Obama’s Speech Signals More Trouble For His Campaign

Today President Obama delivered what was billed as a major speech on the economy in Cleveland. It was intended to restart his campaign after a series of tough weeks in which he has been unable to articulate a coherent, let alone persuasive, rationale for his candidacy. So today was advertised as a do-over, from scratch.

Critics almost universally panned Obama’s speech. It was too long, at 54 minutes. It was delivered in a dull, even defeatist style. It contained nothing new–neither new themes nor new policy proposals. It exhibited the whiny, blame-everyone-in-sight quality that has long been putting off voters. And, despite Obama’s endless talk about offering voters a clear choice, he continued to be strangely vague about what he actually wants to do if he gets a second term.

It would take hours to parse the speech in its entirety, so I want to comment on a few selected elements. Let’s start with a point on which Barack and I agree:

[M]ore than anything else, this election presents a choice between two fundamentally different visions of how to create strong, sustained growth; how to pay down our long-term debt; and most of all, how to generate good, middle-class jobs so people can have confidence that if they work hard, they can get ahead.

That is correct. I would add that we have just lived through three and a half years of the Obama administration, which allows us to judge how successful his policies have been at creating strong, sustained growth, paying down long-term debt, and generating good jobs. So Obama begins the comparison at a distinct disadvantage.

[W]hat is holding us back is not a lack of big ideas. It isn’t a matter of finding the right technical solution. Both parties have laid out their policies on the table for all to see.

What’s holding us back is a stalemate in Washington between two fundamentally different views of which direction America should take. And this election is your chance to break that stalemate.

This is revisionist history. There was no “stalemate” in 2009 or 2010; the Democrats controlled all the levers of government. Barack Obama issued any executive orders that he deemed appropriate, and Congress passed all legislation on which Democrats could agree. Republicans had no ability to block Democrat-sponsored measures. So the Democrats passed the $850 billion stimulus, vastly increased discretionary spending, adopted Obamacare, and did anything else they pleased. That wasn’t “stalemate,” it was unfettered Democratic dominance.

But the Democrats’ policies turned out to be catastrophic failures. The stimulus failed to either hold down unemployment, which increased substantially, or to promote growth, which remained anemic. Obamacare proved immediately unpopular and placed heavy burdens on hiring by small businesses, thereby increasing the unemployment rate. The Democrats’ skyrocketing discretionary spending, stimulus and otherwise, was widely judged to be wasted. Its only tangible effect was to cause the national debt to grow three times faster than at any time in our history.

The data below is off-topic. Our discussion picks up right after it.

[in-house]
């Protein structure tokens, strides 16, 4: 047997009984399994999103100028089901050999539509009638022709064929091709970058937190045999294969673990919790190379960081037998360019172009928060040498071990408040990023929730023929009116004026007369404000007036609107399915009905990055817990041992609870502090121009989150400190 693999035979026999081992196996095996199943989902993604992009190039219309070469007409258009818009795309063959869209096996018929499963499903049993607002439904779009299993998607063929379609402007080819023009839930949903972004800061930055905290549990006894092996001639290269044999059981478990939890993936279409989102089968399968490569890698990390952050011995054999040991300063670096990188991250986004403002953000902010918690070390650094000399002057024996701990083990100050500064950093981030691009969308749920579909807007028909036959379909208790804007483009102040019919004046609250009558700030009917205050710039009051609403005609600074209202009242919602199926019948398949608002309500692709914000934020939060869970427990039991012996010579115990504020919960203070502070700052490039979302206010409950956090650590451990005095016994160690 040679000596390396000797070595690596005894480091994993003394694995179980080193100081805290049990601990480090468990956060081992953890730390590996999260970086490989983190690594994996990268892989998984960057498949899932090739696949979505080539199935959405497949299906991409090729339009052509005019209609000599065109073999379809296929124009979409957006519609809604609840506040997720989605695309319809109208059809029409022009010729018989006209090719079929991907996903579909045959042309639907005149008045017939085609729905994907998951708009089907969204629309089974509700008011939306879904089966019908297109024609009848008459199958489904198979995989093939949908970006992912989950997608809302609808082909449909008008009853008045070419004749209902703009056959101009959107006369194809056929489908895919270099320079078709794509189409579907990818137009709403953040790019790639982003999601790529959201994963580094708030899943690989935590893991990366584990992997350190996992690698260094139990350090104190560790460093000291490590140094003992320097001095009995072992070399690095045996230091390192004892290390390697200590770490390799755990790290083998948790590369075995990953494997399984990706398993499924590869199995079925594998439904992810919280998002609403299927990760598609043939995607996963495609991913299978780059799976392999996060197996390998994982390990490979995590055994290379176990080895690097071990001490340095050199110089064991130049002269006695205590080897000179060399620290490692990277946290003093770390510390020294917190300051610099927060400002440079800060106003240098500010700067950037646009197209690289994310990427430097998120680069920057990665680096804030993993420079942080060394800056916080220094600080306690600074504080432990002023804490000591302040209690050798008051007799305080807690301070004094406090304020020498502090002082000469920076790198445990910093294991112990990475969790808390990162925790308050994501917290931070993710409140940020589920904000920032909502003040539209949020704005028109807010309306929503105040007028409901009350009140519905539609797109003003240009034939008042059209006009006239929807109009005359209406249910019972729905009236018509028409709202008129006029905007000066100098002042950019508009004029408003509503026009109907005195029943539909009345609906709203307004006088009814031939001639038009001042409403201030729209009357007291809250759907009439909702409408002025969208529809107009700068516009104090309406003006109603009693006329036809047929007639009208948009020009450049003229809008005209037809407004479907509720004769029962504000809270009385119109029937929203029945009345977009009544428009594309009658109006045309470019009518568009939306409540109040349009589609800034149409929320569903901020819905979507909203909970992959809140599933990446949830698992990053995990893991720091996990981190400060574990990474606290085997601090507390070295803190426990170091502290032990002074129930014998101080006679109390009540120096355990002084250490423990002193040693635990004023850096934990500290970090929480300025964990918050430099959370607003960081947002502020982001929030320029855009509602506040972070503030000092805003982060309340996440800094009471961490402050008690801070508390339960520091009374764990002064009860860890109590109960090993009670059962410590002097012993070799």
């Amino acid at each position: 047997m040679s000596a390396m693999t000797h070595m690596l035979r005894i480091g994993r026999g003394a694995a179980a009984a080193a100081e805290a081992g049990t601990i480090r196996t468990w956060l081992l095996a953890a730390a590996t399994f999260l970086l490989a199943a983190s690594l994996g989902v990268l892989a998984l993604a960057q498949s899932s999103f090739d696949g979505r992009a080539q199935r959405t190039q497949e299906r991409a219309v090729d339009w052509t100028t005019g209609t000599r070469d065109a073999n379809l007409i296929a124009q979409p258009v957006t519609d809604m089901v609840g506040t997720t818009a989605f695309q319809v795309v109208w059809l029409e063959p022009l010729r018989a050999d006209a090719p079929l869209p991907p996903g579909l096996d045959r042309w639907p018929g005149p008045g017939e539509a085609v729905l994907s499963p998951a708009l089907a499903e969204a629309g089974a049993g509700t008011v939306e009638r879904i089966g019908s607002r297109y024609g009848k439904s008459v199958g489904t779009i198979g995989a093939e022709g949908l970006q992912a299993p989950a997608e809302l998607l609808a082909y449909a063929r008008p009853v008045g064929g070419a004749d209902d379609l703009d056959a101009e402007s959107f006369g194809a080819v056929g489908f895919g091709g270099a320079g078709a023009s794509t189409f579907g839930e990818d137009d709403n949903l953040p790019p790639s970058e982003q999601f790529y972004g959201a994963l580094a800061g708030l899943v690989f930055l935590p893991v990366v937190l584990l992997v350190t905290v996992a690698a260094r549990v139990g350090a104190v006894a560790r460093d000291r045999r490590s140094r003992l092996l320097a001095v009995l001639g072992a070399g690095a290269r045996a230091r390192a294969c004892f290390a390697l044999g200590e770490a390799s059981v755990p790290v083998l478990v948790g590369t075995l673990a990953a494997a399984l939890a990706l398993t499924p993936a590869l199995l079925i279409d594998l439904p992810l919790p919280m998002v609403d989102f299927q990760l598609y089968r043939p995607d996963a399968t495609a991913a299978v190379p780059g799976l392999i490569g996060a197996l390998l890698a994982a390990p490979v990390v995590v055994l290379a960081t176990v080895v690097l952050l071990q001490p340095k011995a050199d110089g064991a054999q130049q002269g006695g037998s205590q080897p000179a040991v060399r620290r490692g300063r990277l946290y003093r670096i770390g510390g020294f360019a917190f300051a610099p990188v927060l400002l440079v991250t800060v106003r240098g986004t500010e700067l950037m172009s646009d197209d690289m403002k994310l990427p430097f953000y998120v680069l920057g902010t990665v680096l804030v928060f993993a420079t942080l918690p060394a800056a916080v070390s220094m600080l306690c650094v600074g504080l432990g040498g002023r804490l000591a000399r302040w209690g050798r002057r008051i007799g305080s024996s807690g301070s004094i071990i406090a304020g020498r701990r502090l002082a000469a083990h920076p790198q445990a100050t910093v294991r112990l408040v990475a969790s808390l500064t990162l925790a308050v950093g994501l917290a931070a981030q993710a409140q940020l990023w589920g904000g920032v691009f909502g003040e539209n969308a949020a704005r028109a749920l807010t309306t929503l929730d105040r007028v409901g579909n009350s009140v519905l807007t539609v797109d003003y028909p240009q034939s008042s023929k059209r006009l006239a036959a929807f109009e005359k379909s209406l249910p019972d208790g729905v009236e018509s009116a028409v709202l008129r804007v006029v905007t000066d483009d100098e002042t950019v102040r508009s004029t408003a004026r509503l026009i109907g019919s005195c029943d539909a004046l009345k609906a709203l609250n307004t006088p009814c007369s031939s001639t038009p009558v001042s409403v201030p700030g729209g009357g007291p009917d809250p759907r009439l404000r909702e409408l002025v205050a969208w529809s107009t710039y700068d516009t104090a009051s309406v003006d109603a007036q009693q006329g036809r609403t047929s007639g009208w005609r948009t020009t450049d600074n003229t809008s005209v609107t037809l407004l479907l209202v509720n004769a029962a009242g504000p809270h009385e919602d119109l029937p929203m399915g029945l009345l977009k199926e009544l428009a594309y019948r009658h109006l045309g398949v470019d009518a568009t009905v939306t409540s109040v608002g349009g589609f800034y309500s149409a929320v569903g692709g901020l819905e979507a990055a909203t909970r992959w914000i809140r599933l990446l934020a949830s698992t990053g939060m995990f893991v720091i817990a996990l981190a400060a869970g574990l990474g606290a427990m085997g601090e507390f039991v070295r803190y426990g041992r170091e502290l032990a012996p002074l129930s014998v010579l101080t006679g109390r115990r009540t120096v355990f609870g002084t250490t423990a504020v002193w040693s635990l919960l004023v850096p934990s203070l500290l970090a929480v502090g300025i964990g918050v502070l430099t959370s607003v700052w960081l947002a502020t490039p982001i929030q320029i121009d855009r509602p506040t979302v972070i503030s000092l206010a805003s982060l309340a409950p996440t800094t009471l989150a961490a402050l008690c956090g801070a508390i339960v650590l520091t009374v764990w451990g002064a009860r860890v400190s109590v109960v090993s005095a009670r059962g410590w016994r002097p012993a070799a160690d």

Americans were horrified by the results of the Obama administration’s policies in 2009 and 2010. Therefore, they turned out in November 2010 to stop the Democrats from more such follies. The Republicans, fueled by the Tea Party movement, took the House. Since 2011, there has, therefore, been some constraint on the Democrats’ ability to weaken the economy through massive increases in spending and debt. If this is “stalemate,” it is exactly what the voters chose in 2010.

Obama next embarked on a digression:

Throughout history it has typically taken countries up to 10 years to recover from financial crises of this magnitude. Today the economies of many European countries still aren’t growing and their unemployment rate averages around 11 percent.

If Obama thinks we’ll give him ten years to drive us deeper into the hole, in hopes that we might someday duplicate the European stagnation model, he’s got another think coming! Actually, what American history shows is that the deeper the recession, the steeper the recovery. Thus, when we had a deep recession at the beginning of the Reagan administration, the recovery was explosive, with more than a million net jobs being added in some months. The Reagan recovery didn’t take anything like ten years; on the contrary, inflation was defeated, unemployment was slashed, and GDP growth equal to the entire output of Germany was added to the American economy, in a remarkably short time. This is because Reagan’s government got out of the way of private sector growth, something that Barack Obama is philosophically unwilling to do. So let’s take Obama at his word: if he has his way, we will experience a “lost decade,” ten years of futile effort to recover from a recession.